Based on DFFVa and DFFVø, the number of sites with at least “good” ecological status was 47% and 38%, respectively. DFFVa was calculated for all streams where minimum three or more species were caught, while DFFVø was applied to the remaining sites. Based on DVPI, the number of streams with minimum “good” ecological status was 64%. While the entire network of NOVANA stream monitoring sites is selected so as represent the dominant influencing factors on Danish streams, it cannot be assumed that the sites included in the 2016 monitoring (approx. 1/6 of the total stream network) are representative of the gradients in these influencing factors. Thus, the results from these sites cannot be extrapolated to describe the general ecological status of Danish streams determined with DFFFv and DVPI. 

Hazardous substances and heavy metals 

For 2016, the data on environmentally hazardous substances and heavy metals come from two stream monitoring sites. Most metals had a detection frequency of 100% in the stream water, and the specified environmental quality standard for zinc was exceeded at both sites and for copper and nickel at one site. To the extent that environmental quality standards have been specified for the individual hazardous substances, no exceedance of the prevailing standards was observed.  

For stream sediments, environmental quality standards have only been speified for very few substances. Of these, the standard was exceeded in one of the two streams for lead, cadmium and anthracene (PAH).  

Habitat types and species 

The NOVANA program for habitat types and species has the purpose of providing a representative picture of the status and development of habitat types specified in Appendix I of the Habitats Directive and species included in Appendices II and VI, as well as describing connections between influencing factors, status and development.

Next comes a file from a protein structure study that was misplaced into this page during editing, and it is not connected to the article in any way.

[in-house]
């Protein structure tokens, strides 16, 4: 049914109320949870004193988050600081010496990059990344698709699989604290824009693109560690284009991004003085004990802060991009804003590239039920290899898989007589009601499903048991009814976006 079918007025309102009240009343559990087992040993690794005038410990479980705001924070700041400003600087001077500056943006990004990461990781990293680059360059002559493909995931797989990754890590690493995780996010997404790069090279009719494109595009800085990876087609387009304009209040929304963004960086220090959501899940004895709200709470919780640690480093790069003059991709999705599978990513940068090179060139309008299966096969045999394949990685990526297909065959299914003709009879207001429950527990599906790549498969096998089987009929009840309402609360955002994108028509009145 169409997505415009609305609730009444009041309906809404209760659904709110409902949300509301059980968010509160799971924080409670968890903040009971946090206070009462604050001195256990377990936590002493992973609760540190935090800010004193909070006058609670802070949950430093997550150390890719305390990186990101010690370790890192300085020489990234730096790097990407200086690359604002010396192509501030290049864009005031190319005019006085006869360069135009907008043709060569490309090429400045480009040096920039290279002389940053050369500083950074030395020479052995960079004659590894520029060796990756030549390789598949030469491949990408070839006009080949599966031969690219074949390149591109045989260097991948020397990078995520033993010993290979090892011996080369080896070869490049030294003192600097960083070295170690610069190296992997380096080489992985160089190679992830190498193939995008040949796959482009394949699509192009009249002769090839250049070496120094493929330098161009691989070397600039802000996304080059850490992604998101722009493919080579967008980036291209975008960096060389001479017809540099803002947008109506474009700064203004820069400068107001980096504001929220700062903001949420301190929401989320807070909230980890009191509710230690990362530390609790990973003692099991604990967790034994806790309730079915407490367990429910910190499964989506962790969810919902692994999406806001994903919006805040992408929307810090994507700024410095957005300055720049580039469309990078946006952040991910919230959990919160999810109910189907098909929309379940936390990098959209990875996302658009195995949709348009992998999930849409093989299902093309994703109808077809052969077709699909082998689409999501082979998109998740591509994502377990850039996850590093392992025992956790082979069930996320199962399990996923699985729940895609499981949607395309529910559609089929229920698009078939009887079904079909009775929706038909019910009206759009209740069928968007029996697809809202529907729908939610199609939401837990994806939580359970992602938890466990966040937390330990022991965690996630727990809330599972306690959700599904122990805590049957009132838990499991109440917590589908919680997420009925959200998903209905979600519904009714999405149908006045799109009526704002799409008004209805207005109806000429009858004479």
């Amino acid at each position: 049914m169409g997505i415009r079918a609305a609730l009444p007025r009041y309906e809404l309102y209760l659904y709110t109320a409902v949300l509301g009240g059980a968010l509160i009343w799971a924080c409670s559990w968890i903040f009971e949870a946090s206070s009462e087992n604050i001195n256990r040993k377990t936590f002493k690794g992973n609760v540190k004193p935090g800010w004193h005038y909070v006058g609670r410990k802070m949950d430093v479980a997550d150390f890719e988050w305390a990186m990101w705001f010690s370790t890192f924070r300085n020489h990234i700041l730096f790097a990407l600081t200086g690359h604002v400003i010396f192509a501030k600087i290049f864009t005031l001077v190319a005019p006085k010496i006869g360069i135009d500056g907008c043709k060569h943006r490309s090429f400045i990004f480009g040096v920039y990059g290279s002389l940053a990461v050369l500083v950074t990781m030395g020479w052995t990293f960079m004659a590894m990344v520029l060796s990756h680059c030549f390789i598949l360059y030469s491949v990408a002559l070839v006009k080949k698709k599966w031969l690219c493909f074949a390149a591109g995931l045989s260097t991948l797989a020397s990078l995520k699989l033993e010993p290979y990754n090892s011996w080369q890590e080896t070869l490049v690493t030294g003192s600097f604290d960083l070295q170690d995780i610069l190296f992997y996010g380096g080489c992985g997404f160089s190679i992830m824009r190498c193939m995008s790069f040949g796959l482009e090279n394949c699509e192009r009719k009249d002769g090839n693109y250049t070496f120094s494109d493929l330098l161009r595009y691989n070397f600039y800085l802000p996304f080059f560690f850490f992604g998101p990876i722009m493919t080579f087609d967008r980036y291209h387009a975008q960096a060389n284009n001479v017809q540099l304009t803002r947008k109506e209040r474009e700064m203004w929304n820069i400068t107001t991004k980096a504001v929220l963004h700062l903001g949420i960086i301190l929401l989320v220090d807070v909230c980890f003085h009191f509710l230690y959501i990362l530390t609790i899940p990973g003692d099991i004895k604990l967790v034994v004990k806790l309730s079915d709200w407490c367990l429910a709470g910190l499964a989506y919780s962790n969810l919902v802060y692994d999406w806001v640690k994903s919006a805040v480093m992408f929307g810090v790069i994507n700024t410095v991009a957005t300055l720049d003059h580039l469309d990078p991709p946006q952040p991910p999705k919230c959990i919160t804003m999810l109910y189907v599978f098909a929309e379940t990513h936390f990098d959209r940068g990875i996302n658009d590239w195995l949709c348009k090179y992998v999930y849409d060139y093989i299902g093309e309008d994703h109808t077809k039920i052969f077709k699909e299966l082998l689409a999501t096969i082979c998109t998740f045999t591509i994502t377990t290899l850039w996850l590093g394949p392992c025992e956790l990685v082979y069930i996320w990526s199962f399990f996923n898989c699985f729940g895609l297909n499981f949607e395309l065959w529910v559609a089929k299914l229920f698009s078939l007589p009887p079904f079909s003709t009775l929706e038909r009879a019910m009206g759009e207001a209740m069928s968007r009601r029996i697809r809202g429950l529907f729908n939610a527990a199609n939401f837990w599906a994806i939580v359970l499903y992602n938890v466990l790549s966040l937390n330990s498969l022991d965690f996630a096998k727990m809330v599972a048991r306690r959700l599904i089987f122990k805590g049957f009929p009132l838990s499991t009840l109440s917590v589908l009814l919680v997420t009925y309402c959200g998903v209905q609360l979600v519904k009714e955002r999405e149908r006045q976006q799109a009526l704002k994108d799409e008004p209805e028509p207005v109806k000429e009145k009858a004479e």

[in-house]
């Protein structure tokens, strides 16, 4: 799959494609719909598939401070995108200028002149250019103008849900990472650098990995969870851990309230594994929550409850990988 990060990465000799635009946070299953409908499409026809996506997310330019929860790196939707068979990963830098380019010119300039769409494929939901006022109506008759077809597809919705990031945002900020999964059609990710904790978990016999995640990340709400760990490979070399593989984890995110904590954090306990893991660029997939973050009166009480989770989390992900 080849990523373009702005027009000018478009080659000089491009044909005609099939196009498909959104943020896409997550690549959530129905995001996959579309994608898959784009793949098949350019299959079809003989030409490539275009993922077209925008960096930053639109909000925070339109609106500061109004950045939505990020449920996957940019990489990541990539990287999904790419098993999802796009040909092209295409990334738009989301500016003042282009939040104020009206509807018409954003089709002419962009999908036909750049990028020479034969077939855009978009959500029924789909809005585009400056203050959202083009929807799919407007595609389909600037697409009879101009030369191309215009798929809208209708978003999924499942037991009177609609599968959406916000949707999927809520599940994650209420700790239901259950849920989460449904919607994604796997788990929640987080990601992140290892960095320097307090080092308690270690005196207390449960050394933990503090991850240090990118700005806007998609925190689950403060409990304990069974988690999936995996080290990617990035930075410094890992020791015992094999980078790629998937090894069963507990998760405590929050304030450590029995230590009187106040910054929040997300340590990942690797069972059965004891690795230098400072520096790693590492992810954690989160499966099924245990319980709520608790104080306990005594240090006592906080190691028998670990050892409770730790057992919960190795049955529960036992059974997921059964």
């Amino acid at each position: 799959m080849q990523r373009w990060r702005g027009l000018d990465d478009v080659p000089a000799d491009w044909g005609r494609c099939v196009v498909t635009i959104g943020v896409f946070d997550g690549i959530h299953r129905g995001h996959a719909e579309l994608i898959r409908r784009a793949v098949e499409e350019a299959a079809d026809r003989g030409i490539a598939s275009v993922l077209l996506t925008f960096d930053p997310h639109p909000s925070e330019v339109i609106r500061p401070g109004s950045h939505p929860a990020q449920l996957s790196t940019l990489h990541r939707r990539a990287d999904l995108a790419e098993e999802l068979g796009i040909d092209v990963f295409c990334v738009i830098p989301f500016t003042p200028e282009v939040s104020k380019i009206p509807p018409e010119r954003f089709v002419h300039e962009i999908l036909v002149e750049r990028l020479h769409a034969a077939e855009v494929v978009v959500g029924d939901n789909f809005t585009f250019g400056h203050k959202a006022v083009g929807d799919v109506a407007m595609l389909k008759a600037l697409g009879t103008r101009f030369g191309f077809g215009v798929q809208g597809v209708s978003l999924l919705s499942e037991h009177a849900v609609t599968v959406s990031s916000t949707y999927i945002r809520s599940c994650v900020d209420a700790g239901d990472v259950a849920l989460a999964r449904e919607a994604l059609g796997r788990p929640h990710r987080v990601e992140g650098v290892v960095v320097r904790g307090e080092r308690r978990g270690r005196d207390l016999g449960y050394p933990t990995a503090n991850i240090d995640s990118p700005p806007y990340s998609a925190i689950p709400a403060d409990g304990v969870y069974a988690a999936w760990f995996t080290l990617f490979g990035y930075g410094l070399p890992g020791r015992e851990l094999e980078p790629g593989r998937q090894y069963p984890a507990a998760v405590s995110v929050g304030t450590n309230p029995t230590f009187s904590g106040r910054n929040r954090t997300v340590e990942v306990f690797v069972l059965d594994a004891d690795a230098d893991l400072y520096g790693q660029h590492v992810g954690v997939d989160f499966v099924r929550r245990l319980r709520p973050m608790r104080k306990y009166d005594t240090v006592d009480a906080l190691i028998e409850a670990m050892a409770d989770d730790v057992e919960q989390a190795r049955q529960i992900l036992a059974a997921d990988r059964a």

This year’s report includes a presentation of the status and development of three habitat types and three species associated with streams based on mapping and reference monitoring data. For two habitat types (“Streams with intermittently exposed mud and annuals” and “Fringes with tall herbs and shadowy forest”) and the fish species river lamprey and sea lamprey, only a status is given as these were only included in the most recent monitoring period. For the habitat type “Streams with macrophytes” and the species brook lamprey, a presentation of both status and development is given as these were monitored in both periods. The report has particular focus on tendencies in the status and development of selected indicators of the three stream habitat types and on the distribution of the three lamprey species. 

The distribution of brook lamprey seems stable between the two periods, while the development of the other two lamprey species cannot be assessed as they are rare on a nationwide scale and have only been monitored during the most recent period. Herb fringes occur regularly throughout the country and are dominated by common competitive species and several grasses, while streams with intermittently exposed mud have only been recorded a few times during the monitoring period. Streams with macrophytes are a common habitat type throughout the country. Invasive species were recorded at more than one third of the total number of sites. A small reduction was observed in the value for the Danish Stream Fauna Index and a small increase of the Ellenberg indicator values for humidity and reaction rate/pH from the period 2004-2000 to the period 2010-2016. No changes were found for the other indicators.